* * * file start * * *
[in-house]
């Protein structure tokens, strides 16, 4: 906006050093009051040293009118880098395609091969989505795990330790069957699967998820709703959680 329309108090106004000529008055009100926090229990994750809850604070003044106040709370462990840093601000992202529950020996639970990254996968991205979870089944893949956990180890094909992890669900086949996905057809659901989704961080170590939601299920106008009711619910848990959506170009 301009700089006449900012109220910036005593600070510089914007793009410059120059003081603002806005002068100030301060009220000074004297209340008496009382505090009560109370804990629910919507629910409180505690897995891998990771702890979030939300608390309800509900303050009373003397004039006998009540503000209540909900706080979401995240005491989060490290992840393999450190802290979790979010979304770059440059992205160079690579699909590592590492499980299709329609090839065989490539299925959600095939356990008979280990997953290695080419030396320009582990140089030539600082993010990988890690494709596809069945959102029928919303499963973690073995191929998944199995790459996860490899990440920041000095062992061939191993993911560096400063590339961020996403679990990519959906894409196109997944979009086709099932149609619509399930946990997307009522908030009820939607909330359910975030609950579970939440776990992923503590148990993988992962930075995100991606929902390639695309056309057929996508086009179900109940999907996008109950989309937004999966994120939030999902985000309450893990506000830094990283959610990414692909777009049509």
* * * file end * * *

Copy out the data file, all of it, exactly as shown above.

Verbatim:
[in-house]
């Protein structure tokens, strides 16, 4: 906006050093009051040293009118880098395609091969989505795990330790069957699967998820709703959680 329309108090106004000529008055009100926090229990994750809850604070003044106040709370462990840093601000992202529950020996639970990254996968991205979870089944893949956990180890094909992890669900086949996905057809659901989704961080170590939601299920106008009711619910848990959506170009 301009700089006449900012109220910036005593600070510089914007793009410059120059003081603002806005002068100030301060009220000074004297209340008496009382505090009560109370804990629910919507629910409180505690897995891998990771702890979030939300608390309800509900303050009373003397004039006998009540503000209540909900706080979401995240005491989060490290992840393999450190802290979790979010979304770059440059992205160079690579699909590592590492499980299709329609090839065989490539299925959600095939356990008979280990997953290695080419030396320009582990140089030539600082993010990988890690494709596809069945959102029928919303499963973690073995191929998944199995790459996860490899990440920041000095062992061939191993993911560096400063590339961020996403679990990519959906894409196109997944979009086709099932149609619509399930946990997307009522908030009820939607909330359910975030609950579970939440776990992923503590148990993988992962930075995100991606929902390639695309056309057929996508086009179900109940999907996008109950989309937004999966994120939030999902985000309450893990506000830094990283959610990414692909777009049509």